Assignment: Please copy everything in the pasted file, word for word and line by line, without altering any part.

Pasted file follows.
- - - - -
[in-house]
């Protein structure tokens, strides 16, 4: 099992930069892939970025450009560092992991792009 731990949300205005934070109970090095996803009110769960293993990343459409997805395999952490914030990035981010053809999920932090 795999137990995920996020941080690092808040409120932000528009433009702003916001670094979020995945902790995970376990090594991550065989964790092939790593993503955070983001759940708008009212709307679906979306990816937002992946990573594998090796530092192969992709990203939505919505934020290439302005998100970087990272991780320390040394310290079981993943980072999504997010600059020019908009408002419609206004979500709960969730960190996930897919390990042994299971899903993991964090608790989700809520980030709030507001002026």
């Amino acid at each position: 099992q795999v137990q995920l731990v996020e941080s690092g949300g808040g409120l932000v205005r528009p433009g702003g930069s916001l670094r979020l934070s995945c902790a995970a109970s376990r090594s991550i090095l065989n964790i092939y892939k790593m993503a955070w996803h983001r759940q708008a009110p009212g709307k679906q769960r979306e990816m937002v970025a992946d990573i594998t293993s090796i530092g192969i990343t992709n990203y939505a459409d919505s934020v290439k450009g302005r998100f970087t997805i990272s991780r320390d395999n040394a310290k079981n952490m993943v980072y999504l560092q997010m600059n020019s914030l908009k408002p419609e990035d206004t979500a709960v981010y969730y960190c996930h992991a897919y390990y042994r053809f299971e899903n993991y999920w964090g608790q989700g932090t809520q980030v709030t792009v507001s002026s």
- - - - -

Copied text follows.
[in-house]
């Protein structure tokens, strides 16, 4: 099992930069892939970025450009560092992991792009 731990949300205005934070109970090095996803009110769960293993990343459409997805395999952490914030990035981010053809999920932090 795999137990995920996020941080690092808040409120932000528009433009702003916001670094979020995945902790995970376990090594991550065989964790092939790593993503955070983001759940708008009212709307679906979306990816937002992946990573594998090796530092192969992709990203939505919505934020290439302005998100970087990272991780320390040394310290079981993943980072999504997010600059020019908009408002419609206004979500709960969730960190996930897919390990042994299971899903993991964090608790989700809520980030709030507001002026």
């Amino acid at each position: 099992q795999v137990q995920l731990v996020e941080s690092g949300g808040g409120l932000v205005r528009p433009g702003g930069s916001l670094r979020l934070s995945c902790a995970a109970s376990r090594s991550i090095l065989n964790i092939y892939k790593m993503a955070w996803h983001r759940q708008a009110p009212g709307k679906q769960r979306e990816m937002v970025a992946d990573i594998t293993s090796i530092g192969i990343t992709n990203y939505a459409d919505s934020v290439k450009g302005r998100f970087t997805i990272s991780r320390d395999n040394a310290k079981n952490m993943v980072y999504l560092q997010m600059n020019s914030l908009k408002p419609e990035d206004t979500a709960v981010y969730y960190c996930h992991a897919y390990y042994r053809f299971e899903n993991y999920w964090g608790q989700g932090t809520q980030v709030t792009v507001s002026s």